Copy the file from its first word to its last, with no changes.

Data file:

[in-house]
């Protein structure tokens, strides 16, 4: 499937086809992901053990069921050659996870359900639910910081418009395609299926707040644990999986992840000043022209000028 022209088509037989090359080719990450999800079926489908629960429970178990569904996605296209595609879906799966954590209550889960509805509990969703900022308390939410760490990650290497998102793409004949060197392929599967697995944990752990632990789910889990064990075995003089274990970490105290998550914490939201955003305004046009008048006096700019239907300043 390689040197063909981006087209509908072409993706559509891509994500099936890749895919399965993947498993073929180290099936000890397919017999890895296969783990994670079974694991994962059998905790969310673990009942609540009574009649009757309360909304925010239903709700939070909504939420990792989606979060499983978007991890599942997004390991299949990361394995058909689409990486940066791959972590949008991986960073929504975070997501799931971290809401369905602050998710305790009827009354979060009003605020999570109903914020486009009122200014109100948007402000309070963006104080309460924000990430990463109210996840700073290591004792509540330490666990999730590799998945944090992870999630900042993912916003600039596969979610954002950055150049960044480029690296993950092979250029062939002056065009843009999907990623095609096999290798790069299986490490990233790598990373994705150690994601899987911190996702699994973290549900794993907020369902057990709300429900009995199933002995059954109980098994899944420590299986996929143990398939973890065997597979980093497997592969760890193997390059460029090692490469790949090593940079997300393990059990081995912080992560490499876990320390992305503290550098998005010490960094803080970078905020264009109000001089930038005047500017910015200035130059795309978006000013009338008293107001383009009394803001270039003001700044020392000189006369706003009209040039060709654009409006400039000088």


[in-house]
């Protein structure tokens, strides 16, 4: 499937086809992901053990069921050659996870359900639910910081418009395609299926707040644990999986992840000043022209000028 022209088509037989090359080719990450999800079926489908629960429970178990569904996605296209595609879906799966954590209550889960509805509990969703900022308390939410760490990650290497998102793409004949060197392929599967697995944990752990632990789910889990064990075995003089274990970490105290998550914490939201955003305004046009008048006096700019239907300043 390689040197063909981006087209509908072409993706559509891509994500099936890749895919399965993947498993073929180290099936000890397919017999890895296969783990994670079974694991994962059998905790969310673990009942609540009574009649009757309360909304925010239903709700939070909504939420990792989606979060499983978007991890599942997004390991299949990361394995058909689409990486940066791959972590949008991986960073929504975070997501799931971290809401369905602050998710305790009827009354979060009003605020999570109903914020486009009122200014109100948007402000309070963006104080309460924000990430990463109210996840700073290591004792509540330490666990999730590799998945944090992870999630900042993912916003600039596969979610954002950055150049960044480029690296993950092979250029062939002056065009843009999907990623095609096999290798790069299986490490990233790598990373994705150690994601899987911190996702699994973290549900794993907020369902057990709300429900009995199933002995059954109980098994899944420590299986996929143990398939973890065997597979980093497997592969760890193997390059460029090692490469790949090593940079997300393990059990081995912080992560490499876990320390992305503290550098998005010490960094803080970078905020264009109000001089930038005047500017910015200035130059795309978006000013009338008293107001383009009394803001270039003001700044020392000189006369706003009209040039060709654009409006400039000088």